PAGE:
May 15, 2006
Oddly enough, despite the pain of filling up SUVs are in higher demand than ever. These huge vehicles keep sucking down gas at alarming rates but it hasn't stifled America's desire to drive them. Doesn't this kind of fly in the face of logic? Not if you consider that fact that most drivers seem to be getting used to the new price level. According to a Newsweek article today, $3.00 or more per gallon doesn't send shudders down our spines the way it used to.
Detroit once thought $3 gas would be our ultimate pain threshold, forcing us to finally give up the keys to our big rigs. But it turns out our oil addiction is harder to kick than anyone expected. Although pump prices have nearly doubled in the last three years, we're driving more than ever. Today's cars average 12,190 miles on the road annually, up 24 percent from 1980, according to federal statistics. And the models we buy now have more horsepower and heft than those of a generation ago, which explains why gas mileage is headed in reverse. Today's new cars and SUVs average just 21mpg, down from 22.1mpg in 1987. When it comes to paying up at the pump, Americans have proved they can rationalize just about anything. "When prices are lower in June," says energy analyst Tom Kloza, "people will brag, 'I got my gas for only $2.75'." Now Detroit is recalibrating its threshold. The new CW: "Prices have to get to $4 and maybe even higherÂ—and stay there for at least a yearÂ—before we'll see a substantial shift in what we drive," says J.D. Power's Tom Libby.Before Katrina hit last fall, people payed on average just over $2.00 a gallon (let's say, $2.25 for argument's sake). A fill-up would go for about $30-35. Nowadays it's more like $45-50. So let's say, on average, we're paying $10-15 more a week (or $40-60 more a month) on gas. It looks like we, as Americans, have found out we can make up this amount by "sacrificing" other things that aren't all that important to us. Think about all the little things you routinely spend small amounts of cash on - a breakfast sandwich, a bottle of water or soda, candy or gum, a bag of chips with lunch, a video rental, impulse-purchases in the supermarket, a Dunkin' Donuts Smoothie or an Iced Coffee. There are lots of little "rewards" that we give ourselves all the time. These are nice-to-haves. Gas is something we need to have. It sucks to have to pay more for it and there'll still be plenty of bitching to go around.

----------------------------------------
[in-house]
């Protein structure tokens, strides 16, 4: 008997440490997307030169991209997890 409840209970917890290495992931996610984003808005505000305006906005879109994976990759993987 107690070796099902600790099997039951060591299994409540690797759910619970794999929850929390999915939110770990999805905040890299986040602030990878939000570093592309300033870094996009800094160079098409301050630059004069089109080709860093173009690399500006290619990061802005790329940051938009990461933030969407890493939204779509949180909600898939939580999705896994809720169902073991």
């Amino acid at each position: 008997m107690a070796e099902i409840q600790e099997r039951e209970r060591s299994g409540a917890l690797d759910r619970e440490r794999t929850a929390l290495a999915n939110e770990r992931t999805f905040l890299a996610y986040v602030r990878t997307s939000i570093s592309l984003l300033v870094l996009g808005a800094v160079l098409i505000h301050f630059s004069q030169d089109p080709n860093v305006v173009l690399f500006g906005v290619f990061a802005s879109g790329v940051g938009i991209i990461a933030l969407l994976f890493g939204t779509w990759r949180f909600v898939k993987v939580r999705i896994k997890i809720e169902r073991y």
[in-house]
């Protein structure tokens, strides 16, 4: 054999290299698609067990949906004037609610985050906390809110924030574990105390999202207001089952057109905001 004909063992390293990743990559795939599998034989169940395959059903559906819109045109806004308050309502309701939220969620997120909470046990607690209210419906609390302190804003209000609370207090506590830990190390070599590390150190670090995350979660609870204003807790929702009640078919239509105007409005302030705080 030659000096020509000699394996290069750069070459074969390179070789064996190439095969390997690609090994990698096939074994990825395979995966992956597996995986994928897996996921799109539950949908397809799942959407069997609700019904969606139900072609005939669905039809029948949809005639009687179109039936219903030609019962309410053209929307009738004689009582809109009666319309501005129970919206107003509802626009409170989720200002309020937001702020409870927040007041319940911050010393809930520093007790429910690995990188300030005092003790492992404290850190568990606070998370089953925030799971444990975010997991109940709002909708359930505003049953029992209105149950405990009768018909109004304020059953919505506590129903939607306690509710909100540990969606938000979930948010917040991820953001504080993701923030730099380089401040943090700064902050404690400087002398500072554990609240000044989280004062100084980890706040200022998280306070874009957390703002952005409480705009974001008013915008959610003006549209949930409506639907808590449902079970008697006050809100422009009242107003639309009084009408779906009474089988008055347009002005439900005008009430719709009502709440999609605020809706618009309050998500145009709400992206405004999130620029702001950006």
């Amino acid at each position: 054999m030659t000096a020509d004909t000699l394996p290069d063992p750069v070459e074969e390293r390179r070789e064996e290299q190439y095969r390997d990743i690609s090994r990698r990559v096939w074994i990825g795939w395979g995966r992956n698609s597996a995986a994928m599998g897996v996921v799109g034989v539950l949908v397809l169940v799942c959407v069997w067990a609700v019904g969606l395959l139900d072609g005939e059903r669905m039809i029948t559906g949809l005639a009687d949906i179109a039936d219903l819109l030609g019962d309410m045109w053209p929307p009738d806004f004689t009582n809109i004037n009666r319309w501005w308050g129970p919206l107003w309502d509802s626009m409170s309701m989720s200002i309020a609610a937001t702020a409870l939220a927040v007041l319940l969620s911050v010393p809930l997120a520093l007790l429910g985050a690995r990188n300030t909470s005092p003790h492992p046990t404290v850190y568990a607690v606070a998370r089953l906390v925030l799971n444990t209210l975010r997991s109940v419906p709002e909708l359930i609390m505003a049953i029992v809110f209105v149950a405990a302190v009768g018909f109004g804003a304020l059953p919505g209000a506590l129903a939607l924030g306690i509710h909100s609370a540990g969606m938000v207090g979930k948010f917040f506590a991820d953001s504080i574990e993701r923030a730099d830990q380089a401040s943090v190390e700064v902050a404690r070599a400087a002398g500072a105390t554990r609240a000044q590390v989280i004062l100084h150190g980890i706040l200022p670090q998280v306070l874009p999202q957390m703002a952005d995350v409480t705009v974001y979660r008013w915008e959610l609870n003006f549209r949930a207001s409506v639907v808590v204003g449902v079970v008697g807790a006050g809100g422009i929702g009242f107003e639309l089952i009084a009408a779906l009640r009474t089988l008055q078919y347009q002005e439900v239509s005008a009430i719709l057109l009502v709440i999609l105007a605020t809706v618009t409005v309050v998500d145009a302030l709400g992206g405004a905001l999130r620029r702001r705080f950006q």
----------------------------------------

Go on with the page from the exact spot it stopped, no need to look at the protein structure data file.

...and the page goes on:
But it seems that our overall expectations - not to mention our lifestyles - have changed to the point where rising gas prices don't seem to affect us as much as we thought they would. Or maybe I'm totally off the mark.
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